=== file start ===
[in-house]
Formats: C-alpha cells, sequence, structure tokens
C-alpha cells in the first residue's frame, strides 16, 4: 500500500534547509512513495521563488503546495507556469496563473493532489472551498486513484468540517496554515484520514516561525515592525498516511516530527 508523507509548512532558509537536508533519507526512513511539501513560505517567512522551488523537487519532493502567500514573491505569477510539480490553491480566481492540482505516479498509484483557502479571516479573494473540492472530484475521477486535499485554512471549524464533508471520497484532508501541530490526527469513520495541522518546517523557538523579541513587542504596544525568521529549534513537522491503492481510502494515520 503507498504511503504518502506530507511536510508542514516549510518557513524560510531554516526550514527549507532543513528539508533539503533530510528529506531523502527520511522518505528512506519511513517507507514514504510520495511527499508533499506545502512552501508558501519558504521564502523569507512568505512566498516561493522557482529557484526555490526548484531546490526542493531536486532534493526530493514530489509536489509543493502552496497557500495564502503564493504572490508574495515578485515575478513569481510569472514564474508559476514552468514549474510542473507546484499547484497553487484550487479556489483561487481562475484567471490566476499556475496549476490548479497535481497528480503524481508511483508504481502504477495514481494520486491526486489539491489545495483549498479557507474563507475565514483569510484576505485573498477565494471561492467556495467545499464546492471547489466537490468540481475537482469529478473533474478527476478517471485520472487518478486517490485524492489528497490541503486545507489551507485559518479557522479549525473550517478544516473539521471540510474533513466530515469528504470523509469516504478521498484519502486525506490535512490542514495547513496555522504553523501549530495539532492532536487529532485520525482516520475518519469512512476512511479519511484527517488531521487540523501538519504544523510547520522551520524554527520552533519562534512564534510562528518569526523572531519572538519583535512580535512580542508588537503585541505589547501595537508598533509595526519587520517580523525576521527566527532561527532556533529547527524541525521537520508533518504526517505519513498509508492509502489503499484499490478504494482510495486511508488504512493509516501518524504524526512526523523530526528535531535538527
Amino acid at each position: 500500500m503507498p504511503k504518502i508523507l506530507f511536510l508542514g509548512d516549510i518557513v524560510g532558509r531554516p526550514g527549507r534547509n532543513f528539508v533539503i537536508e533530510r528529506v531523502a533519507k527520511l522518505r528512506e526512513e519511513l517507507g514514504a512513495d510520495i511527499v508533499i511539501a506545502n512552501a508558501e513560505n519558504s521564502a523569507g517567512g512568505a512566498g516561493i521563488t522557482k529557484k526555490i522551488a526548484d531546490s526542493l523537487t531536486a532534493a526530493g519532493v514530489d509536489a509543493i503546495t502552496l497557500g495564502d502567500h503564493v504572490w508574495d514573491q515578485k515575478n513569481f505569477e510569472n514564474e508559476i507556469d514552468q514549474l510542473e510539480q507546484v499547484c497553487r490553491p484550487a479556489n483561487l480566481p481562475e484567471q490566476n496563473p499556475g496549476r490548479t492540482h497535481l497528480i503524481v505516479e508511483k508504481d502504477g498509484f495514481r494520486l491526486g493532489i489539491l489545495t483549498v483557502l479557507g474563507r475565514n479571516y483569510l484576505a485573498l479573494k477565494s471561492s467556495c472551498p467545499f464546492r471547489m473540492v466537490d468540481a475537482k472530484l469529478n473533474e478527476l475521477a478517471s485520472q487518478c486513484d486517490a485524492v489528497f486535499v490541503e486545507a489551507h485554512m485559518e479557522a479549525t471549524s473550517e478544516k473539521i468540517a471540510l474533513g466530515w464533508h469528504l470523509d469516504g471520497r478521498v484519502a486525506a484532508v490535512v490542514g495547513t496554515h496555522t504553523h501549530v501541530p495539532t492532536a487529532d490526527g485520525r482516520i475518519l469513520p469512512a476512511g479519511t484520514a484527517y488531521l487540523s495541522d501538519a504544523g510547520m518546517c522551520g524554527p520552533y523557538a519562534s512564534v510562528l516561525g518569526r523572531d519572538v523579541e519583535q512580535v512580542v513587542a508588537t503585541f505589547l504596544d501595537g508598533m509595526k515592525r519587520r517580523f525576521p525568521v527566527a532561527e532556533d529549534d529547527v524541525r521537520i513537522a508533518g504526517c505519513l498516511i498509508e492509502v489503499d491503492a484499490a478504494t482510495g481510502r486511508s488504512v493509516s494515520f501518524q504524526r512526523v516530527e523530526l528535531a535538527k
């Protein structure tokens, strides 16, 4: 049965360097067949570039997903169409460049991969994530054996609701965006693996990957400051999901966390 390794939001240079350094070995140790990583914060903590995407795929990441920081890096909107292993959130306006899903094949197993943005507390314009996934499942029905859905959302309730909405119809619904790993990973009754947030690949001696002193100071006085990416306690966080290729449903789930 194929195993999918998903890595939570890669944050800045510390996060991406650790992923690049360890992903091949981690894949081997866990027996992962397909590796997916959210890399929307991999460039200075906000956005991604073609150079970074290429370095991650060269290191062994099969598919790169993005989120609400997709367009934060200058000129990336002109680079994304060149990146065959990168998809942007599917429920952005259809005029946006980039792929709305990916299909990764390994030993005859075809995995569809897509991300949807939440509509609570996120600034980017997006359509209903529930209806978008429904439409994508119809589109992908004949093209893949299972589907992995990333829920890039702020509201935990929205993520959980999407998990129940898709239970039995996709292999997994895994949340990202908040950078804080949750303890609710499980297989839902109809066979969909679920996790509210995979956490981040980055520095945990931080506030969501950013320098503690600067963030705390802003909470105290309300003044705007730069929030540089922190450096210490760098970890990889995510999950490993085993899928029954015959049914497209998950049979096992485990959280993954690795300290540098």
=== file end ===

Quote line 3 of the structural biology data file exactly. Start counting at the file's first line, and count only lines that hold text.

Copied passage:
C-alpha cells in the first residue's frame, strides 16, 4: 500500500534547509512513495521563488503546495507556469496563473493532489472551498486513484468540517496554515484520514516561525515592525498516511516530527 508523507509548512532558509537536508533519507526512513511539501513560505517567512522551488523537487519532493502567500514573491505569477510539480490553491480566481492540482505516479498509484483557502479571516479573494473540492472530484475521477486535499485554512471549524464533508471520497484532508501541530490526527469513520495541522518546517523557538523579541513587542504596544525568521529549534513537522491503492481510502494515520 503507498504511503504518502506530507511536510508542514516549510518557513524560510531554516526550514527549507532543513528539508533539503533530510528529506531523502527520511522518505528512506519511513517507507514514504510520495511527499508533499506545502512552501508558501519558504521564502523569507512568505512566498516561493522557482529557484526555490526548484531546490526542493531536486532534493526530493514530489509536489509543493502552496497557500495564502503564493504572490508574495515578485515575478513569481510569472514564474508559476514552468514549474510542473507546484499547484497553487484550487479556489483561487481562475484567471490566476499556475496549476490548479497535481497528480503524481508511483508504481502504477495514481494520486491526486489539491489545495483549498479557507474563507475565514483569510484576505485573498477565494471561492467556495467545499464546492471547489466537490468540481475537482469529478473533474478527476478517471485520472487518478486517490485524492489528497490541503486545507489551507485559518479557522479549525473550517478544516473539521471540510474533513466530515469528504470523509469516504478521498484519502486525506490535512490542514495547513496555522504553523501549530495539532492532536487529532485520525482516520475518519469512512476512511479519511484527517488531521487540523501538519504544523510547520522551520524554527520552533519562534512564534510562528518569526523572531519572538519583535512580535512580542508588537503585541505589547501595537508598533509595526519587520517580523525576521527566527532561527532556533529547527524541525521537520508533518504526517505519513498509508492509502489503499484499490478504494482510495486511508488504512493509516501518524504524526512526523523530526528535531535538527